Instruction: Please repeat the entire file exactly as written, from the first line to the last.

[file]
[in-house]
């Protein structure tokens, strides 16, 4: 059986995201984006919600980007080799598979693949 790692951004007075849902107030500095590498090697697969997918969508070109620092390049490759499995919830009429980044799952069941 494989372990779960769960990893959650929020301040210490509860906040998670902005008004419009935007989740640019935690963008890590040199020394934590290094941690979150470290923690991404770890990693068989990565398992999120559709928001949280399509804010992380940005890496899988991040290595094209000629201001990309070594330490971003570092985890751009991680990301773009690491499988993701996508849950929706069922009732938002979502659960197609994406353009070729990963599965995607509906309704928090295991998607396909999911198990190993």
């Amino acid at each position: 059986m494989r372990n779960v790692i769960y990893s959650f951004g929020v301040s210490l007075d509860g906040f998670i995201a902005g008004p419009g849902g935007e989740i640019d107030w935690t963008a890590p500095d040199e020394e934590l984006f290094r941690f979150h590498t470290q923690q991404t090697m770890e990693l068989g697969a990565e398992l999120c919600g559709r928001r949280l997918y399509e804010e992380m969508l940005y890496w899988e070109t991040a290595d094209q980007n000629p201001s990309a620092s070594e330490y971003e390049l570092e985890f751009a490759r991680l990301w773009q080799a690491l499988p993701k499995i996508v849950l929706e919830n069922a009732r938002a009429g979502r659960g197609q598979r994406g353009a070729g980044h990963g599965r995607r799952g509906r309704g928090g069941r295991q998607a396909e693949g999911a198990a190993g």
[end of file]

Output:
[in-house]
């Protein structure tokens, strides 16, 4: 059986995201984006919600980007080799598979693949 790692951004007075849902107030500095590498090697697969997918969508070109620092390049490759499995919830009429980044799952069941 494989372990779960769960990893959650929020301040210490509860906040998670902005008004419009935007989740640019935690963008890590040199020394934590290094941690979150470290923690991404770890990693068989990565398992999120559709928001949280399509804010992380940005890496899988991040290595094209000629201001990309070594330490971003570092985890751009991680990301773009690491499988993701996508849950929706069922009732938002979502659960197609994406353009070729990963599965995607509906309704928090295991998607396909999911198990190993």
């Amino acid at each position: 059986m494989r372990n779960v790692i769960y990893s959650f951004g929020v301040s210490l007075d509860g906040f998670i995201a902005g008004p419009g849902g935007e989740i640019d107030w935690t963008a890590p500095d040199e020394e934590l984006f290094r941690f979150h590498t470290q923690q991404t090697m770890e990693l068989g697969a990565e398992l999120c919600g559709r928001r949280l997918y399509e804010e992380m969508l940005y890496w899988e070109t991040a290595d094209q980007n000629p201001s990309a620092s070594e330490y971003e390049l570092e985890f751009a490759r991680l990301w773009q080799a690491l499988p993701k499995i996508v849950l929706e919830n069922a009732r938002a009429g979502r659960g197609q598979r994406g353009a070729g980044h990963g599965r995607r799952g509906r309704g928090g069941r295991q998607a396909e693949g999911a198990a190993g």